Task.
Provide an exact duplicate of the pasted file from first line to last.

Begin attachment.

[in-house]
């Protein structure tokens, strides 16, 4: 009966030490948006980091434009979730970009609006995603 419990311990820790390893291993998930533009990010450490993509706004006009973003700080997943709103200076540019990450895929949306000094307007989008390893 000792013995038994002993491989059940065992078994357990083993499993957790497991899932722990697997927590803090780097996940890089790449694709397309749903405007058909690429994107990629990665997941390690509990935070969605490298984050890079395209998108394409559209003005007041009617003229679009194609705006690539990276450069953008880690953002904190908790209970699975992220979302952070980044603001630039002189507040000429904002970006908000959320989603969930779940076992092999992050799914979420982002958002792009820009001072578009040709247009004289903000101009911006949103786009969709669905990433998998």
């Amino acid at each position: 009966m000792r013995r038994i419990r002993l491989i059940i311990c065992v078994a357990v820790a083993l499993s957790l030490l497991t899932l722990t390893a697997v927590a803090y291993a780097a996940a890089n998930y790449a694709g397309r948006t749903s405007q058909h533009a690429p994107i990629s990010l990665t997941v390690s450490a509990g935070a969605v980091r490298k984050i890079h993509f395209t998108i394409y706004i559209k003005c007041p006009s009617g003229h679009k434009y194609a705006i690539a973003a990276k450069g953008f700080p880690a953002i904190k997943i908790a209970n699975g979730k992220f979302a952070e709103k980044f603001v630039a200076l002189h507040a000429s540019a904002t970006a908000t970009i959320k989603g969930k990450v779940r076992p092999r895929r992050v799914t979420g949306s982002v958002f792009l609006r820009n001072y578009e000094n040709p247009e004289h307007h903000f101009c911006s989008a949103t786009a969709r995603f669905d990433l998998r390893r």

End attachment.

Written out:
[in-house]
């Protein structure tokens, strides 16, 4: 009966030490948006980091434009979730970009609006995603 419990311990820790390893291993998930533009990010450490993509706004006009973003700080997943709103200076540019990450895929949306000094307007989008390893 000792013995038994002993491989059940065992078994357990083993499993957790497991899932722990697997927590803090780097996940890089790449694709397309749903405007058909690429994107990629990665997941390690509990935070969605490298984050890079395209998108394409559209003005007041009617003229679009194609705006690539990276450069953008880690953002904190908790209970699975992220979302952070980044603001630039002189507040000429904002970006908000959320989603969930779940076992092999992050799914979420982002958002792009820009001072578009040709247009004289903000101009911006949103786009969709669905990433998998």
């Amino acid at each position: 009966m000792r013995r038994i419990r002993l491989i059940i311990c065992v078994a357990v820790a083993l499993s957790l030490l497991t899932l722990t390893a697997v927590a803090y291993a780097a996940a890089n998930y790449a694709g397309r948006t749903s405007q058909h533009a690429p994107i990629s990010l990665t997941v390690s450490a509990g935070a969605v980091r490298k984050i890079h993509f395209t998108i394409y706004i559209k003005c007041p006009s009617g003229h679009k434009y194609a705006i690539a973003a990276k450069g953008f700080p880690a953002i904190k997943i908790a209970n699975g979730k992220f979302a952070e709103k980044f603001v630039a200076l002189h507040a000429s540019a904002t970006a908000t970009i959320k989603g969930k990450v779940r076992p092999r895929r992050v799914t979420g949306s982002v958002f792009l609006r820009n001072y578009e000094n040709p247009e004289h307007h903000f101009c911006s989008a949103t786009a969709r995603f669905d990433l998998r390893r």